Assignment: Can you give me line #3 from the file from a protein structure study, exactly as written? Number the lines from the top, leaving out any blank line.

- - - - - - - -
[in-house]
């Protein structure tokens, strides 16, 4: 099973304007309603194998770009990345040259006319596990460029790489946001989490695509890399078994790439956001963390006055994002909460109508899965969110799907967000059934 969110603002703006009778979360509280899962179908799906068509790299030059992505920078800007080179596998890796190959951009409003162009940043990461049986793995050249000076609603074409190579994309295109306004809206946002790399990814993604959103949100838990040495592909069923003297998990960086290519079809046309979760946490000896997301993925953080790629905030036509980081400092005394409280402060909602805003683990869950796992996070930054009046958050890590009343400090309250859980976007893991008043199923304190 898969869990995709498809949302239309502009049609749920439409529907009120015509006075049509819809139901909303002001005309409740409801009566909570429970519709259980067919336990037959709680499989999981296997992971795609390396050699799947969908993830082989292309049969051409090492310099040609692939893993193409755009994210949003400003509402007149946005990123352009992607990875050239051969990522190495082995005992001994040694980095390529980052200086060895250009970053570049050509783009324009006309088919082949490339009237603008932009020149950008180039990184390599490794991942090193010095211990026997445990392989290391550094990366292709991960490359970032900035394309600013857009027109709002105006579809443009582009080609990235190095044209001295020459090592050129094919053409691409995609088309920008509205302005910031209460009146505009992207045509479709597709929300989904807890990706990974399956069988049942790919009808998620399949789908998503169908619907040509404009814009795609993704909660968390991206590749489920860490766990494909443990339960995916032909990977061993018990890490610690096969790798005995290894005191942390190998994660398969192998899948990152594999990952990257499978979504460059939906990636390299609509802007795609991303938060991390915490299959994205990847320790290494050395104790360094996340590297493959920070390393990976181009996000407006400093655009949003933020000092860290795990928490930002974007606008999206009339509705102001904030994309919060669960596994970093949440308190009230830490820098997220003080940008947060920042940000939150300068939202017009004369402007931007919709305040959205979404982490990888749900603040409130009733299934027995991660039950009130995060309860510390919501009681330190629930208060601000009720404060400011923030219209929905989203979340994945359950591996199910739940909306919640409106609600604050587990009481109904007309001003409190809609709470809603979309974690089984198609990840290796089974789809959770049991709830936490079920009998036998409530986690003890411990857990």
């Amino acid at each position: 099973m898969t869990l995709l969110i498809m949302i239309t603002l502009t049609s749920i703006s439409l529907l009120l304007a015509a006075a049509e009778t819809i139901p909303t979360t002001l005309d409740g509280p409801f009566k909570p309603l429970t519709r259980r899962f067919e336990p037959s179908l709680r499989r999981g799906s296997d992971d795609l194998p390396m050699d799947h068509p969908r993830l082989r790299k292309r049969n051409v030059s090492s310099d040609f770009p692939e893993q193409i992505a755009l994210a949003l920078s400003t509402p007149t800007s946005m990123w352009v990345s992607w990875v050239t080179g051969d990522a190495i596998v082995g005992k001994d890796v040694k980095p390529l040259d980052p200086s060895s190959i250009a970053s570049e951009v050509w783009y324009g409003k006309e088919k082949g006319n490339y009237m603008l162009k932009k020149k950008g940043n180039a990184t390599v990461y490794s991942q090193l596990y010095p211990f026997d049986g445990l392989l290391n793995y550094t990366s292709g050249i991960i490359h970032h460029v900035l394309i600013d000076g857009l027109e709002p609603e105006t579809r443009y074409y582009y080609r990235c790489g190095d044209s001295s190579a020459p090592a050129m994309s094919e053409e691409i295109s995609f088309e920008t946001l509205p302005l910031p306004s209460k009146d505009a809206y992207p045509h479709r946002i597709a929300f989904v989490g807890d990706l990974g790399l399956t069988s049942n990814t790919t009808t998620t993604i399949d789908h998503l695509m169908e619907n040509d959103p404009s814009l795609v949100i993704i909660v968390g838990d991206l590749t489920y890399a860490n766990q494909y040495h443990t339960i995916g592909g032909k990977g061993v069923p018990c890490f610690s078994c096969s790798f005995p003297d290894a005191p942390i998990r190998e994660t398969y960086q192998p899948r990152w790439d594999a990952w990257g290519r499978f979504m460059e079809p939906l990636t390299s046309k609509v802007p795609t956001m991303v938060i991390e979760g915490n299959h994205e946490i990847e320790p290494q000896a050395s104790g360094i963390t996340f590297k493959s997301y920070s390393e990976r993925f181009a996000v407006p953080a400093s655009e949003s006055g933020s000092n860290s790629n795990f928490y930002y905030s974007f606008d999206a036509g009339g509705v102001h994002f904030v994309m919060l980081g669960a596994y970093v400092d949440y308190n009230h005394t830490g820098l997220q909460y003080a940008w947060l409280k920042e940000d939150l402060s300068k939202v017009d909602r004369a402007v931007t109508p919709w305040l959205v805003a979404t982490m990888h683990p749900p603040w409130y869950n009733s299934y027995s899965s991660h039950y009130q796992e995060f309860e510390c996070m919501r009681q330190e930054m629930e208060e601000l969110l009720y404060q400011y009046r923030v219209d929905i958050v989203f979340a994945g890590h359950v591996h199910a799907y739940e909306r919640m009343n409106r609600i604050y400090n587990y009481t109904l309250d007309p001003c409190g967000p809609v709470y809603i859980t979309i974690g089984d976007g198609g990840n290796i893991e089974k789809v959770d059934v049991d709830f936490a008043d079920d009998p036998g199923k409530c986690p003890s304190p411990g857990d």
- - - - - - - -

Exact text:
């Amino acid at each position: 099973m898969t869990l995709l969110i498809m949302i239309t603002l502009t049609s749920i703006s439409l529907l009120l304007a015509a006075a049509e009778t819809i139901p909303t979360t002001l005309d409740g509280p409801f009566k909570p309603l429970t519709r259980r899962f067919e336990p037959s179908l709680r499989r999981g799906s296997d992971d795609l194998p390396m050699d799947h068509p969908r993830l082989r790299k292309r049969n051409v030059s090492s310099d040609f770009p692939e893993q193409i992505a755009l994210a949003l920078s400003t509402p007149t800007s946005m990123w352009v990345s992607w990875v050239t080179g051969d990522a190495i596998v082995g005992k001994d890796v040694k980095p390529l040259d980052p200086s060895s190959i250009a970053s570049e951009v050509w783009y324009g409003k006309e088919k082949g006319n490339y009237m603008l162009k932009k020149k950008g940043n180039a990184t390599v990461y490794s991942q090193l596990y010095p211990f026997d049986g445990l392989l290391n793995y550094t990366s292709g050249i991960i490359h970032h460029v900035l394309i600013d000076g857009l027109e709002p609603e105006t579809r443009y074409y582009y080609r990235c790489g190095d044209s001295s190579a020459p090592a050129m994309s094919e053409e691409i295109s995609f088309e920008t946001l509205p302005l910031p306004s209460k009146d505009a809206y992207p045509h479709r946002i597709a929300f989904v989490g807890d990706l990974g790399l399956t069988s049942n990814t790919t009808t998620t993604i399949d789908h998503l695509m169908e619907n040509d959103p404009s814009l795609v949100i993704i909660v968390g838990d991206l590749t489920y890399a860490n766990q494909y040495h443990t339960i995916g592909g032909k990977g061993v069923p018990c890490f610690s078994c096969s790798f005995p003297d290894a005191p942390i998990r190998e994660t398969y960086q192998p899948r990152w790439d594999a990952w990257g290519r499978f979504m460059e079809p939906l990636t390299s046309k609509v802007p795609t956001m991303v938060i991390e979760g915490n299959h994205e946490i990847e320790p290494q000896a050395s104790g360094i963390t996340f590297k493959s997301y920070s390393e990976r993925f181009a996000v407006p953080a400093s655009e949003s006055g933020s000092n860290s790629n795990f928490y930002y905030s974007f606008d999206a036509g009339g509705v102001h994002f904030v994309m919060l980081g669960a596994y970093v400092d949440y308190n009230h005394t830490g820098l997220q909460y003080a940008w947060l409280k920042e940000d939150l402060s300068k939202v017009d909602r004369a402007v931007t109508p919709w305040l959205v805003a979404t982490m990888h683990p749900p603040w409130y869950n009733s299934y027995s899965s991660h039950y009130q796992e995060f309860e510390c996070m919501r009681q330190e930054m629930e208060e601000l969110l009720y404060q400011y009046r923030v219209d929905i958050v989203f979340a994945g890590h359950v591996h199910a799907y739940e909306r919640m009343n409106r609600i604050y400090n587990y009481t109904l309250d007309p001003c409190g967000p809609v709470y809603i859980t979309i974690g089984d976007g198609g990840n290796i893991e089974k789809v959770d059934v049991d709830f936490a008043d079920d009998p036998g199923k409530c986690p003890s304190p411990g857990d």